U.S. Rep. Tom Tiffany, who sponsored the bill as a member of the state Assembly, called it one of the most transformative pieces of legislation to come out of the 2011 session, which also produced Act 10, the collective bargaining reform bill that sparked months of protests and recall elections.
Tiffany, a Minocqua Republican, said the intent of the law was to provide transparency and accountability.
“Unelected officials were basically creating laws,” Tiffany said.
Conard said if the high court moves to limit administrative power, agencies will likely craft more administrative rules, a process that typically takes about 30 months.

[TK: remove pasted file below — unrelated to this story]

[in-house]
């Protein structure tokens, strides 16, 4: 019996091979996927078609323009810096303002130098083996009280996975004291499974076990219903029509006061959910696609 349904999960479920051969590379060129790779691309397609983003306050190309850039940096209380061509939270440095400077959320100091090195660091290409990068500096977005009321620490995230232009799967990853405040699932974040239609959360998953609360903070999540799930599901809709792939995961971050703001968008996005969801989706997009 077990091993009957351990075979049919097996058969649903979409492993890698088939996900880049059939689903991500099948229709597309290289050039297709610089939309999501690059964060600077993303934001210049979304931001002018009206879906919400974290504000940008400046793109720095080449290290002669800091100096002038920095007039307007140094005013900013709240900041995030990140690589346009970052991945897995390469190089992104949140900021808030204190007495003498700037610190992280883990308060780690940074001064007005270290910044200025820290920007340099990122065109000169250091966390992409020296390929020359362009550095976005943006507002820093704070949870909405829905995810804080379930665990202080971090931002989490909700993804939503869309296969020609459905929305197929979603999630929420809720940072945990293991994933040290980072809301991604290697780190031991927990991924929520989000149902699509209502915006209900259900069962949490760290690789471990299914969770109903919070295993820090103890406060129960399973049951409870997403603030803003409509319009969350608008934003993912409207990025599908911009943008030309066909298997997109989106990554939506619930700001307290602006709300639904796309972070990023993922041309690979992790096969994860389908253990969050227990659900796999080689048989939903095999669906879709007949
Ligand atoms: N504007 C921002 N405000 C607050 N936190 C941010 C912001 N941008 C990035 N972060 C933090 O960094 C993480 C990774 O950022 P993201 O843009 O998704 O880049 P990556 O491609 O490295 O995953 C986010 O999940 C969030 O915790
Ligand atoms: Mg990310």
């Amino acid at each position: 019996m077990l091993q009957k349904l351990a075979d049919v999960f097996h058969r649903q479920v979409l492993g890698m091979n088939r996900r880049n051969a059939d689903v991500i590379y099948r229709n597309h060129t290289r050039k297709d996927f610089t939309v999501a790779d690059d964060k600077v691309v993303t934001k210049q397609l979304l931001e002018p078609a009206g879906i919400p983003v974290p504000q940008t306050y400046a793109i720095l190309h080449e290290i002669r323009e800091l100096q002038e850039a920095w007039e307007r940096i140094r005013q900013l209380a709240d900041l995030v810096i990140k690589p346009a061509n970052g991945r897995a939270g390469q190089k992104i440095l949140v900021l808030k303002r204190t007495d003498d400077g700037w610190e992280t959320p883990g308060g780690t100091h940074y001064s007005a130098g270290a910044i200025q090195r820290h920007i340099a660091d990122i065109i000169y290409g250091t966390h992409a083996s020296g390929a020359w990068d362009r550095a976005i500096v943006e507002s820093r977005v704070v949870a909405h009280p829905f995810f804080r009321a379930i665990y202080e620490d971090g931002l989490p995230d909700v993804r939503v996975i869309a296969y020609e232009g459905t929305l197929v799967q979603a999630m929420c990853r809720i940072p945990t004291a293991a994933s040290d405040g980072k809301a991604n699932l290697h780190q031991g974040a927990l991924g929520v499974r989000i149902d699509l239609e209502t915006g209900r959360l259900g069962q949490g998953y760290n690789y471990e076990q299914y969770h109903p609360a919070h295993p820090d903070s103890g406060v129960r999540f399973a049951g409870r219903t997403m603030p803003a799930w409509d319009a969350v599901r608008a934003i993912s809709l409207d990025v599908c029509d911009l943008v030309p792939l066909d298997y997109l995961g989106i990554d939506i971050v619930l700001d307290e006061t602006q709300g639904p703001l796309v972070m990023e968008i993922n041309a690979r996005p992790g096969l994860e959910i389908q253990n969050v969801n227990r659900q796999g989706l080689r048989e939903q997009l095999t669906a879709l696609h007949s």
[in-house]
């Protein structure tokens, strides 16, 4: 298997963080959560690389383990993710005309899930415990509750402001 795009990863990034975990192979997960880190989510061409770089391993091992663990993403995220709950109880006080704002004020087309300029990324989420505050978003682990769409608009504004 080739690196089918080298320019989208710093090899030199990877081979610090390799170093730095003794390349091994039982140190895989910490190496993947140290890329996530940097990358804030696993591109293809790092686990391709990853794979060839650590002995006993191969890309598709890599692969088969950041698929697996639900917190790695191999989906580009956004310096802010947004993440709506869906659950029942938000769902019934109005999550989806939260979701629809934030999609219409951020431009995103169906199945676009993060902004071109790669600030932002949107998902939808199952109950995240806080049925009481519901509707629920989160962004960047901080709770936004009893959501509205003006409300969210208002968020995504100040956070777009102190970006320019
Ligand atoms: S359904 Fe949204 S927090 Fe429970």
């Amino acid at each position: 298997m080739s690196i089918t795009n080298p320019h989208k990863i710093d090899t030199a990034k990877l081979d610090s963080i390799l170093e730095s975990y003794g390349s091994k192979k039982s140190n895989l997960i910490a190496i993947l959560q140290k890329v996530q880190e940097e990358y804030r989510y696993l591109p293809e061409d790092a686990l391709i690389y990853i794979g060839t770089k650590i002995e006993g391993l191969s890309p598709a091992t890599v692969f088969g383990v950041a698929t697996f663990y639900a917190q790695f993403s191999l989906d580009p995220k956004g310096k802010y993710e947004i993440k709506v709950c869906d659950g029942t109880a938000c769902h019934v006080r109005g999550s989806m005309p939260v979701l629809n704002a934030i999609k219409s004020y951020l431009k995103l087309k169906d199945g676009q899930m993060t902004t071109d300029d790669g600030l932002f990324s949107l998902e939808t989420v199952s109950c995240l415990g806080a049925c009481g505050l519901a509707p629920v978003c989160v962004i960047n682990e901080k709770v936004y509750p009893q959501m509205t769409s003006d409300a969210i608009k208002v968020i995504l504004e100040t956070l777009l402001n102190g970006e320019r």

“It’s a cumbersome process that doesn’t allow a ton of flexibility to make changes quickly,” Conard said.
And those rules require approval by the Legislature, currently controlled by Republican lawmakers, who can reject or pare down regulations they don’t like, as they did last year with the DNR’s effort to regulate firefighting foam containing hazardous PFAS compounds.
“That’s a feature, not a bug,” Tiffany said.
Ryan Walsh, former Chief Deputy Solicitor General of Wisconsin, acknowledged the partisan nature of that process.
“It descends into politics,” Walsh said. “And that is, for better or worse, our system.”